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Africa’s Maritime Security Experts Weigh In on Red Sea Attacks

File image courtesy Houthi Military Media
Video still courtesy Houthi Military Media

Published Dec 22, 2023 2:28 PM by Brian Gicheru Kinyua

 

For almost a decade, a civil war has dragged on in Yemen, with the rest of the world unperturbed by its progress. However, the ongoing Israel-Hamas war appears to have created a conducive environment for Yemen’s Houthi faction to make a bigger debut on the global stage.

Last month, Houthi rebels started attacking merchant vessels in the Red Sea, claiming that it is a form of retaliation for Israel’s military campaign in Gaza. Since then, missile and drone attacks have been a near-daily event in the area. The impact of the security problem has been substantial, with hundreds of vessels now opting to avoid the Red Sea region and the Suez Canal.

As maritime security expert Dr. Ian Ralby aptly observed in an interview with TME, “The Red Sea security issue is not going to be a quick fix. With the Houthis now enjoying global attention and international navies getting involved, we should expect this to be a long-term problem.”

The question though is whether naval missions - like the recently launched U.S-led Operation Prosperity Guardian - will fully respond to the evolving security threat in the Red Sea. Indeed, Operation Prosperity Guardian is a much-needed response at such a time when merchant shipping requires a security guarantee to transit the Red Sea.

But what constitutes an effective action plan for the current maritime insecurity in the Red Sea?

According to Dr. Ralby, we need to recognize that Houthis have quickly moved from attacking vessels as a show of support for Gaza to more of advancing their own agenda. Ralby added there is a need to divorce the two issues and treat the Houthi attacks as an affront to the global economy, as opposed to taking sides on the ongoing Israel-Gaza war.

To a great advantage, there also exist mechanisms for regional stakeholders in the WIO (Western Indian Ocean) to engage on matters of maritime security. The IMO-led Djibouti Code of Conduct/Jeddah Amendment (DCoC/JA) is such a platform. Established back in 2009, the DCoC and its Jeddah amendment have been able to galvanize support for regional maritime security among its 20 signatory states.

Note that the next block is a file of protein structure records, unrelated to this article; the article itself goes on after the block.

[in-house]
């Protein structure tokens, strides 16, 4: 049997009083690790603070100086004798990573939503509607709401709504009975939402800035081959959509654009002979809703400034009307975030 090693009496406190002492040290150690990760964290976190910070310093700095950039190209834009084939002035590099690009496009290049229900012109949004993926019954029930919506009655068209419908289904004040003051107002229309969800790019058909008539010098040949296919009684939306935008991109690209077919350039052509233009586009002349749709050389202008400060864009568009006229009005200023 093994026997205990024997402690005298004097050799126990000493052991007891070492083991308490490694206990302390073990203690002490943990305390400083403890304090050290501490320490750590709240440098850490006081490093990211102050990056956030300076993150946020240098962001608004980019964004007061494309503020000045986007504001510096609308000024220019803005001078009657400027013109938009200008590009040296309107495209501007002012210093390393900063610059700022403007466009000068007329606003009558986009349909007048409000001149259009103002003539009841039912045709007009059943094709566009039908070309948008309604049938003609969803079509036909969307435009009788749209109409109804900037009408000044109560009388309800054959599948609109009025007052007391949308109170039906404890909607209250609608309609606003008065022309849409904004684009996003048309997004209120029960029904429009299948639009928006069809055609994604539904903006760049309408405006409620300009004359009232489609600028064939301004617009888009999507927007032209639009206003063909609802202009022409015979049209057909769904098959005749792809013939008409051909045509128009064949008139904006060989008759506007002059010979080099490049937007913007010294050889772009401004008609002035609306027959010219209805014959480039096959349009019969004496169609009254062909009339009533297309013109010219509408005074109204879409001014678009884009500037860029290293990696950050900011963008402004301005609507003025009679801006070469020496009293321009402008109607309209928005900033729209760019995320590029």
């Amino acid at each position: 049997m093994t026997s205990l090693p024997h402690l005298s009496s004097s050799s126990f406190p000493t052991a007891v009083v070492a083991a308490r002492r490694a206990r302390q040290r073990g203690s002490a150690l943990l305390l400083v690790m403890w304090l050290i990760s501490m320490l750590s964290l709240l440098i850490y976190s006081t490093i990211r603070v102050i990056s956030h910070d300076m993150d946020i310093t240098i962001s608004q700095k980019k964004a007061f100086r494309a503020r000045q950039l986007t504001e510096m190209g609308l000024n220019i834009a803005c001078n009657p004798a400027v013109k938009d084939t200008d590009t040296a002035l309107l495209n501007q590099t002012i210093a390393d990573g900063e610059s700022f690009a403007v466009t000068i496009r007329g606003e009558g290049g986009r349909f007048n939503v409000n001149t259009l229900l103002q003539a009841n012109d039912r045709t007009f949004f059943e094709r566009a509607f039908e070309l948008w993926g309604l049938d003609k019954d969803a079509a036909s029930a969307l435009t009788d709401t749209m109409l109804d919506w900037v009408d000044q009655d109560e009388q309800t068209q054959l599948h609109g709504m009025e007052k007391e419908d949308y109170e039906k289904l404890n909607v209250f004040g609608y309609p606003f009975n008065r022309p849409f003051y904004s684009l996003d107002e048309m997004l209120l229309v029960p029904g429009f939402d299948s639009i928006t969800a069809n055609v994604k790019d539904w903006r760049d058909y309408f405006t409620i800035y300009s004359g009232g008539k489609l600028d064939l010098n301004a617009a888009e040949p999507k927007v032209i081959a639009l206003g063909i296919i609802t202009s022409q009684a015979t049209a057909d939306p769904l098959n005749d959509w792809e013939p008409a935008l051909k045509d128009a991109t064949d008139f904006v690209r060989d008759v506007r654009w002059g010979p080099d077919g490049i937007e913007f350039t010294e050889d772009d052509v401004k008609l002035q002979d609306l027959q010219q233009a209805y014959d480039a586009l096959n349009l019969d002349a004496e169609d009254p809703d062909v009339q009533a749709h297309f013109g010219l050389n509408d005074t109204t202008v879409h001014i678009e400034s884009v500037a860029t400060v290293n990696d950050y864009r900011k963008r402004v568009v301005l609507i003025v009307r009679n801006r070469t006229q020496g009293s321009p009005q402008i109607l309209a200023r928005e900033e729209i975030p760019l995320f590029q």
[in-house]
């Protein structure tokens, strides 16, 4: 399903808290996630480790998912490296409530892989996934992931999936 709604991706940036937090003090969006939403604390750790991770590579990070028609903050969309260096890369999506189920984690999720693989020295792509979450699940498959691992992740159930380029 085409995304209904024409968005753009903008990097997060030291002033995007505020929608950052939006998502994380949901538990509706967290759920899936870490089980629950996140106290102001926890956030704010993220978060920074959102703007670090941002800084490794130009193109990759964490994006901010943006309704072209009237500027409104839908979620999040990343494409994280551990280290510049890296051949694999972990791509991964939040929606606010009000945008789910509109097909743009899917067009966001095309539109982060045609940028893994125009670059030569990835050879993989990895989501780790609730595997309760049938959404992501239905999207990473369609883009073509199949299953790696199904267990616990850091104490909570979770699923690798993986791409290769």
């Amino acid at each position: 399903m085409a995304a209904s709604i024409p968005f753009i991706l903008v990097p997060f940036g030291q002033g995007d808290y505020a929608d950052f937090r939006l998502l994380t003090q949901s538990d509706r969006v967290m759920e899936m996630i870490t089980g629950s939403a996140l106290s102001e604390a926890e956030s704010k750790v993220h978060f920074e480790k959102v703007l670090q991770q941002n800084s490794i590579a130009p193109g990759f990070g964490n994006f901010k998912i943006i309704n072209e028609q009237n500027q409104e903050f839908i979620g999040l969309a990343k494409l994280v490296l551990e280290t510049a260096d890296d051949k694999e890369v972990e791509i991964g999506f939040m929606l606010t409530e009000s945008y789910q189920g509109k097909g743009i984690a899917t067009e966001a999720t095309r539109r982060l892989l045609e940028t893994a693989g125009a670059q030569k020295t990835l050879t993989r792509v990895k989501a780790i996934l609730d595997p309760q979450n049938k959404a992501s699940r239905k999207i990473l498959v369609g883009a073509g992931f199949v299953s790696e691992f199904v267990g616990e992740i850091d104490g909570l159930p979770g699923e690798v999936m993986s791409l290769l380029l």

The DCoC/JA jurisdiction spans the WIO and the Middle East, regions which are critical to resolving the current security stalemate in the Red Sea. Early this week, the DCoC Steering Committee convened a special meeting bringing together regional navies and a host of other maritime security stakeholders.

A notable recommendation adopted at the meeting include a proposal to the UN Security Council (UNSC) to pass a resolution on the Red Sea matter, the same way it addressed piracy off the coast of Somalia. At the moment, there appears to be a lack of a uniform approach from all involved nations on how to secure the Red Sea. A UNSC resolution would be helpful to bring all parties on board.

In addition, Africa’s participation is paramount as vessels re-route around the continent. Some areas such as the Horn of Africa and Gulf of Guinea are still affected by maritime insecurity. Kiruja Micheni, Project Manager for the DCoC, reiterated this point in an interview with TME, saying that DCoC is on standby to provide a collaborative platform for regional states in WIO. Under the DCoC framework, regional and international players have an opportunity to rally together to safeguard safety and security of navigation in the Red Sea.

With DCoC involved in suppression of the Somali piracy, Kiruja pointed out some lessons that could be valuable for stakeholders in the Red Sea. The most important one is establishing unity of purpose among nations, which provided coherence of approach in dealing with the Somali pirate threat.

Another important lesson is on information sharing, an area of expertise regional states in WIO have been able to develop through the Regional Maritime Information Fusion Centre in Madagascar (RMIFC)and the Regional Centre for Operational Coordination in Seychelles (RCOC). These centers were established under the Maritime Security (MASE) program by the Indian Ocean Commission (IOC), primarily to bolster maritime domain awareness among nations in the region.

“To be frank, we do not expect RMIFC and RCOC to play a leading role in resolving the Red Sea maritime insecurity. However, the two centers could work with the major international naval forces already deployed in the region. In concrete terms, there could be regular exchange of information between these organizations, monitor the situation, analyze the possible impact to the region and if need be, mobilize action from experts,” said Raj Mohabeer, Head of Maritime Security at IOC.

The opinions expressed herein are the author's and not necessarily those of The Maritime Executive.